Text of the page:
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his church; we must receive the sacrainents which he has ordained, observe his sabbaths, honour his holy name and word, and publicly as well as privately show that we are his disciples ; and in this our Saviour has been pleased to be our pattern, as well as our instructor. From his example we learn the most exalted piety. He prayed earnestly; he was constant in his attendance on public worship, and in the observance of the sabbath; and St. Matthew informs us in
my text that he was baptized. Though he was a son, yet learned he obedience;"* and though he knew no sin, yet for our sakes he condescended to leave an example of submission to every ordinance of God, by using the appointed means of purification in the sacrament of baptism. “Suffer it to be so,” said our Lord to St. John the Baptist, “ for thus it becometh us to fulfil all righteousness.”+ With this great example always before our eyes, I propose to consider the public duties appointed in the Christian church, to explain the nature and use of each, and to enforce the duty of obedience to all the ordinances of the LORD.
Before I enter on these subjects, let me beg you to remember the reverence which is due to the church of Christ, and to the appointed ministers of the gospel; and let me earnestly entreat you not to follow strange teachers. Many of them may be good men, and I hope they are so; but let them not lead you from the appointed place of worship, and the appointed minister, to whom Christ has given authority to watch over your souls. We are told that even our Saviour took not this honour on himself, but was called of God. We are told, that before his death he laid his hands on his apostles, and appointed them to preach and baptize in his name. We know that those apostles appointed others; and even to this day every man who is to speak in the name of Christ, and to administer his sacraments, ought to be lawfully ordained by the bishops of Christ's church. These are the shepherds whom Christ has commanded to feed his flock; and no man ought to take this honour to himself. All Clergymen, before they are allowed to exercise this holy office, are instructed in the religion which God has revealed; and care is taken that they should be properly qualified to teach others. They are the lawful ministers of CHRIST; the sacraments, which they administer are given by his authority; the prayers which they read are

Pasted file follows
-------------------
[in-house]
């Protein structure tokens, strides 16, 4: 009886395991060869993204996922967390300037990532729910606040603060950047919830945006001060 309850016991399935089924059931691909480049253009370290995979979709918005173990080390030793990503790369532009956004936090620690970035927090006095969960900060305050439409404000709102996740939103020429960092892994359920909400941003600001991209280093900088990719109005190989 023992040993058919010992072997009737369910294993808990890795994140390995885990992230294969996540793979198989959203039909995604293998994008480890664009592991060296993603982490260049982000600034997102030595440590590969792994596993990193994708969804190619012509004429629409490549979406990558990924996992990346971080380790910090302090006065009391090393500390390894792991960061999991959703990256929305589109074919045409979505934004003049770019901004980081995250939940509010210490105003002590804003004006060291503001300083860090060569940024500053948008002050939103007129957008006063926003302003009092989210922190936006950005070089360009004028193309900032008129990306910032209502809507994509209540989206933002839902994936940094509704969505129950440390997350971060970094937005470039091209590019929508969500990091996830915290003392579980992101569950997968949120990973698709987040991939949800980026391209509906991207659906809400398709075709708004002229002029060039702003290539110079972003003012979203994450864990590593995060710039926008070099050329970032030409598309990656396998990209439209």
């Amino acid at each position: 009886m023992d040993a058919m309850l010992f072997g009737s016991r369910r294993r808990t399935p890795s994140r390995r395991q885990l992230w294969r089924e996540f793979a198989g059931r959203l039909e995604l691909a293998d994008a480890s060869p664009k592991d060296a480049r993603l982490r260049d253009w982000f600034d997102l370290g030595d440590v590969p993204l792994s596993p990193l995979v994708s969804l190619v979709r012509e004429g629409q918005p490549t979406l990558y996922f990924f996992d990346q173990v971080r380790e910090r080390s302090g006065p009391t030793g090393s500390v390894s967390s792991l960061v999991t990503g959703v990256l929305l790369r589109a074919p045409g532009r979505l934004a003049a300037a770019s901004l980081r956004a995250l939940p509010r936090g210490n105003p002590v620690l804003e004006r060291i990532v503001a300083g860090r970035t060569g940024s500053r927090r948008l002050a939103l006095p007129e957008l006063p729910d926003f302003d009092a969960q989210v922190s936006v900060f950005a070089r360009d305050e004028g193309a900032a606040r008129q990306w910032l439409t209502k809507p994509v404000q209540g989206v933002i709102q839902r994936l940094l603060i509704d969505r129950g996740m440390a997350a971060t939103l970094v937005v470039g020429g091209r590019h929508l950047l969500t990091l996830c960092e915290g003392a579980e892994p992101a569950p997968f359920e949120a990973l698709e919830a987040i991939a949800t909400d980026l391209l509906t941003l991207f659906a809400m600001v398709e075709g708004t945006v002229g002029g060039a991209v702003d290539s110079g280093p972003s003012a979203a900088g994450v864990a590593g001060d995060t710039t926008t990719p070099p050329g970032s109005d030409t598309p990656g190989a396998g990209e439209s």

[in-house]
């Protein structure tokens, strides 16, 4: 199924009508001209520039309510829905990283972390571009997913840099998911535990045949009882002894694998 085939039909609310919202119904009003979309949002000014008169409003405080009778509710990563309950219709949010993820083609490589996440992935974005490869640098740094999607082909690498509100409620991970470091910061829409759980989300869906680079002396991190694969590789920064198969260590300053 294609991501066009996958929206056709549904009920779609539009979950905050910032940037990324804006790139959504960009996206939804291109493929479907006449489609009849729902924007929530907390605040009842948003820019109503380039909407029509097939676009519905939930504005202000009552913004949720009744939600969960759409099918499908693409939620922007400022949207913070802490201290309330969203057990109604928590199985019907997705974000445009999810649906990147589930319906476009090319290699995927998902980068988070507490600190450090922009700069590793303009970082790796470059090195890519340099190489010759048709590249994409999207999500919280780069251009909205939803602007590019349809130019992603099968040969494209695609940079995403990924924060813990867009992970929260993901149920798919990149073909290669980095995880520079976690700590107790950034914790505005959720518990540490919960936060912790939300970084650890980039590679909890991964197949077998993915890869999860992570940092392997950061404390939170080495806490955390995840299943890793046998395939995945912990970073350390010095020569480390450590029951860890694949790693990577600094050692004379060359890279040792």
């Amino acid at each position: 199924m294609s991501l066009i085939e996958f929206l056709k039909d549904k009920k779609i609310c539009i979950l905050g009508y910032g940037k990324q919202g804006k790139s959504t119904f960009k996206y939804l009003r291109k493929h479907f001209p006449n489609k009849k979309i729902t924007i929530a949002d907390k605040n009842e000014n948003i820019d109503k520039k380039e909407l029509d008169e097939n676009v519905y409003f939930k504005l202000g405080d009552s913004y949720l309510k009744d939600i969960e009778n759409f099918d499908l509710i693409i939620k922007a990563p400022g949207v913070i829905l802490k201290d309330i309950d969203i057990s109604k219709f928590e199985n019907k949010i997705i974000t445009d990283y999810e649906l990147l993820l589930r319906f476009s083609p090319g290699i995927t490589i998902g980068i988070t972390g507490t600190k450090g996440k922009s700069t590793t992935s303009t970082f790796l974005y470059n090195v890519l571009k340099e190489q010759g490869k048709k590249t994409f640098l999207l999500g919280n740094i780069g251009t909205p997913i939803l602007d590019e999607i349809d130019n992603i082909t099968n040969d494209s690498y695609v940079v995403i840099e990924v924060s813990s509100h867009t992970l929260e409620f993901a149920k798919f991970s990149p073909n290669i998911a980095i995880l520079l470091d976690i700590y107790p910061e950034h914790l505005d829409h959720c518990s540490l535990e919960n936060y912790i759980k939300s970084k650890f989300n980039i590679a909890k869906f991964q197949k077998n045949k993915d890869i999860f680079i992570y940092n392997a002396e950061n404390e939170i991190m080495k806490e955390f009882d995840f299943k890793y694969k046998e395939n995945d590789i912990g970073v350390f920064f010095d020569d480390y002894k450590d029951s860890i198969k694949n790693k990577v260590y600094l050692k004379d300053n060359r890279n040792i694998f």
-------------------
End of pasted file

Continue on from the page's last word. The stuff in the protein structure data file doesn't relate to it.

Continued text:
* Ileb, v. 8.
+ Matt, iii. 15.
the appointed service of the church; and the humble Christian who joins with them in worship, does his duty, and has every reason to hope for all the benefits promised by our Saviour to his church. If the sermon be not always so edifying as it might be, let him charitably excuse the defects of his teachers, and never forget the respect that is due to their office. The sermon is not the most important part of the service, though it is much to be wished that it should always be such as might be most for the benefit of those who hear it. The most important part is joining